CORRODI, Salomon (1810-1892). View of Rome from the Janiculum, with Tasso’s Oak in the Foreground With inscription “Rome Chérémeteff”.
SALOMON CORRODI (1810-1892) View of Rome from the Janiculum, with Tasso’s Oak in the Foreground With inscription “Rome Chérémeteff” and an illegible inscription in Russian and German Black chalk and bodycolor 18 5/8 x 24 7/8 inches Framed: 291/4 x 351/2 inches $58,000.
This evocative watercolor by noted artist Salomon Corrodi shows Rome unfolding panoramically in the near dis- tance, as glimpsed from a vantage point high atop the Janiculum Hill on the western side of the city. The Janiculum, though not one of the original Seven Hills of Rome, is the tallest point in the city and offers the best views of the historical center. Corrodi’s view looks out onto the russet and ocher hues of the buildings in the densely packed urban center, which are bathed in the warm light of early evening in Rome.
Corrodi’s view of the city is framed by the spreading branches of a stately oak tree in the foreground. This tree is not any anonymous bit of foliage but, in fact, a Roman landmark known as “Tasso’s Oak.” Torquato Tasso was a sixteenth-century scholar and poet, most famous for his epic “Gerusalemme Liberata” (Jerusalem Delivered), a moralizing fictional treatment of the Crusades. Legend holds that Tasso spent the final year of his life waiting in vain for official recognition of his achievement from Pope Clement VIII. Tasso, it is said, chose to do his waiting beneath an ancient oak tree near the Vatican on the northern ridge of the Janiculum. Tasso’s Oak survives to this day, although marginally -- it lives on in the form of one twisted, viable branch amidst a dizzying network of iron scaf- folding, masonry, beams, girders, bolts and rings clamping the remnants together. Two hundred years ago, however, Corrodi showed it as a thriving, verdant form that almost seems to stretch its limbs as it peers out over the city from a privileged vantage point.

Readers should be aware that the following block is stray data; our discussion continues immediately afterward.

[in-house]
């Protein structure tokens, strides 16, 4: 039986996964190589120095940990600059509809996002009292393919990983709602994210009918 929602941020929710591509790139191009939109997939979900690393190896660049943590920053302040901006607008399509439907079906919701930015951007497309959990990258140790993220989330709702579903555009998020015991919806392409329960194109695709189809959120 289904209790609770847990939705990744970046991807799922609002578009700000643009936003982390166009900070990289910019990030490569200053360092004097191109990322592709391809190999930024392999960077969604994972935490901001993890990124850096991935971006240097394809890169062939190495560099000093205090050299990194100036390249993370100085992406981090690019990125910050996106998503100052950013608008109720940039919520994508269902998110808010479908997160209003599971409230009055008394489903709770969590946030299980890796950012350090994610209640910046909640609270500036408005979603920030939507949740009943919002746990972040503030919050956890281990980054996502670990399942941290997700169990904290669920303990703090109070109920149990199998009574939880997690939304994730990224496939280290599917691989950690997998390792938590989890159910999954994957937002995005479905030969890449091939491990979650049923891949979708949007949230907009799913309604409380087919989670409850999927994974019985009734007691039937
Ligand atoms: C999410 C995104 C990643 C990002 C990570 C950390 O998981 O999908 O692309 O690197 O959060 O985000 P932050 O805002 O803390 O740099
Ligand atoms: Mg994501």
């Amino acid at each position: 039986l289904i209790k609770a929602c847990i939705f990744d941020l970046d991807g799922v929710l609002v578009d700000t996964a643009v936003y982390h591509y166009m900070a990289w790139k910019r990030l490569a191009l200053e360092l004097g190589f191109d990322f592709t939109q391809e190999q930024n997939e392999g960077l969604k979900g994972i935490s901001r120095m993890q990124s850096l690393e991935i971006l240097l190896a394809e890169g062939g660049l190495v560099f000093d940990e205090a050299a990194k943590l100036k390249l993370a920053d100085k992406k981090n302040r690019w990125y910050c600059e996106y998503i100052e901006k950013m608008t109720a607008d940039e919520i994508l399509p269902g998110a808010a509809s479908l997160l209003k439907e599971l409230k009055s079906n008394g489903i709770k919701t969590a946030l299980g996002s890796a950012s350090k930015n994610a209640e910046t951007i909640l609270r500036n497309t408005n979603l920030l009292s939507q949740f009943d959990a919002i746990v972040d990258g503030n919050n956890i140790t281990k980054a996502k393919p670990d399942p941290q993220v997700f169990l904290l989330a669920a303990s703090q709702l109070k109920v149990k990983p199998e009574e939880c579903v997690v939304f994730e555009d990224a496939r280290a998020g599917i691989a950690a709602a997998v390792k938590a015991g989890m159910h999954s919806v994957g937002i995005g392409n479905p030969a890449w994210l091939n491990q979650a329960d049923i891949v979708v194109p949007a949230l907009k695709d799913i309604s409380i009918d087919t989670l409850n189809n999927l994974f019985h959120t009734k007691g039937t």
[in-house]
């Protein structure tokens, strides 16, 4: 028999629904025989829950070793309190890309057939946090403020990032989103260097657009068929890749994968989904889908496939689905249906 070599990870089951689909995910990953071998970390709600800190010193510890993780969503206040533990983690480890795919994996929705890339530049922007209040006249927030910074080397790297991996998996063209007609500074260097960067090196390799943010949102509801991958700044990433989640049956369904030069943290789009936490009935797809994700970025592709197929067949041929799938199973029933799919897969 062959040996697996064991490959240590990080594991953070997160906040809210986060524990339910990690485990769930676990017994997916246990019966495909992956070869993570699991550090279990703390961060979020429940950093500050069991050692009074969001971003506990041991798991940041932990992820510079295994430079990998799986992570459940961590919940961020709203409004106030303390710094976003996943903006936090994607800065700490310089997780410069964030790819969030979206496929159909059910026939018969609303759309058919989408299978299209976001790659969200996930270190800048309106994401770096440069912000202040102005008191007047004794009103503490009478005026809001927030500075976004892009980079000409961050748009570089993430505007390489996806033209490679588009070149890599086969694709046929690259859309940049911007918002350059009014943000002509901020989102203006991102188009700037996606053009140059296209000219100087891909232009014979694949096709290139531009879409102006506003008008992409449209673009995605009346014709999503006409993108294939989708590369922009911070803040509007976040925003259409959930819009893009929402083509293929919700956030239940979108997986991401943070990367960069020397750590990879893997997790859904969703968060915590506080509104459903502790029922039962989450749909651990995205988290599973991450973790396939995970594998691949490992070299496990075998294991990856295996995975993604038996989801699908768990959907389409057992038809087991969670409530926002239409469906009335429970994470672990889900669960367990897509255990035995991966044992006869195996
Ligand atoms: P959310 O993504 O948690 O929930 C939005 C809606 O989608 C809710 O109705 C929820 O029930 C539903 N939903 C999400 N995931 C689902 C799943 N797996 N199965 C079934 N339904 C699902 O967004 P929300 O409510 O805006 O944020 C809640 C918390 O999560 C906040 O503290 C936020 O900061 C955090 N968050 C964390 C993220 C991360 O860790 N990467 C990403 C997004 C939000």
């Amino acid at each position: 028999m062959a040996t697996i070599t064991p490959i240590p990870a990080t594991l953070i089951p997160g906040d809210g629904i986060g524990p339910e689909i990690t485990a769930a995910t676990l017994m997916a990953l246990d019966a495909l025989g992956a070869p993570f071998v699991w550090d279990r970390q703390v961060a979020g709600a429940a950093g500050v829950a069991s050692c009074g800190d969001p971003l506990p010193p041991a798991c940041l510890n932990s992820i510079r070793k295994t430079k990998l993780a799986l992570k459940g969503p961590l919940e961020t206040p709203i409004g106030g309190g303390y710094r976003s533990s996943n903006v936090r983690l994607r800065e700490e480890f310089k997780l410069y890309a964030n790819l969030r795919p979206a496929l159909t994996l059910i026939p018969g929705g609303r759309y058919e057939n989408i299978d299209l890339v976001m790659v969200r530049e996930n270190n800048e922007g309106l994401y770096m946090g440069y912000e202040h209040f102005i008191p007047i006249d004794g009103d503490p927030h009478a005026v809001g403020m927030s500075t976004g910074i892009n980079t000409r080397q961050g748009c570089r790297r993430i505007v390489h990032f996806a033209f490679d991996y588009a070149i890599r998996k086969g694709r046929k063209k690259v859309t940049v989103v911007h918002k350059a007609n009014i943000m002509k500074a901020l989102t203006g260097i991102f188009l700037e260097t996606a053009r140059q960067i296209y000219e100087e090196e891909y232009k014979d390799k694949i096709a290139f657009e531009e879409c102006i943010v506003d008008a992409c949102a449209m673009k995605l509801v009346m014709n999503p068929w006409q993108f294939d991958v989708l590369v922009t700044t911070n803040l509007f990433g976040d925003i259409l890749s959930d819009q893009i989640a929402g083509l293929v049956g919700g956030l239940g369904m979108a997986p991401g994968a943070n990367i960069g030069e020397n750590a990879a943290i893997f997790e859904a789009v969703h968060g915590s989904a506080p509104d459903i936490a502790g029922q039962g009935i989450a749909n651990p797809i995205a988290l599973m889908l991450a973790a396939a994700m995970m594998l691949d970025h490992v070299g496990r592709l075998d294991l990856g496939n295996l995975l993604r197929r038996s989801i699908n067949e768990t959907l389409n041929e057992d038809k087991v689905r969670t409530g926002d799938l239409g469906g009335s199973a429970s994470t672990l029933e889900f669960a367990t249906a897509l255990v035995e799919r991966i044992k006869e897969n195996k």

Born in Fehraltorf, Switzerland, Salomon Corrodi (1810-1892) was the tenth child of a minister and his wife. In his teens, he apprenticed with the landscape painter Johann Jakob Wetzel. In 1832, at the age of 22, Corrodi traveled to Rome with the artists J.A. Koch, J.C. Reinhart and Franz Ludwig Catel. That trip inspired him to settle permanently in the Eternal City, and he eventually became one of the most well-known nineteenth-century painters of Italian views.
At the home Corrodi shared with his wife, Emilie Rüegger, in Rome, he presided over a salon that attracted artists from throughout Europe. He was a close friend of the influential Albert Bertel Thorvaldsen, a Neoclassical sculp- tor of Danish extraction who also spent many years in Rome. Corrodi was one of an innovating group of artists of his generation who painted his landscapes directly from nature, not in the studio, thus paving the way for the Impressionists who followed in the late nineteenth century. His talents were such that he won the patronage of Tsar Nicholas I of Russia as well as the British royal family. He died suddenly at the age of 82, in Como, northern Italy, while en route to visit his native Switzerland.
Corrodi sought to reproduce as faithfully as possible the landscapes and architectural motifs that he took as his subject matter. His views of Florence, scenes of Venice, and panoramas of Rome are characterized by intense hues by which he evokes the lush quality of Italian light. This superb watercolor is a foremost example of Corrodi’s pro- digious talents.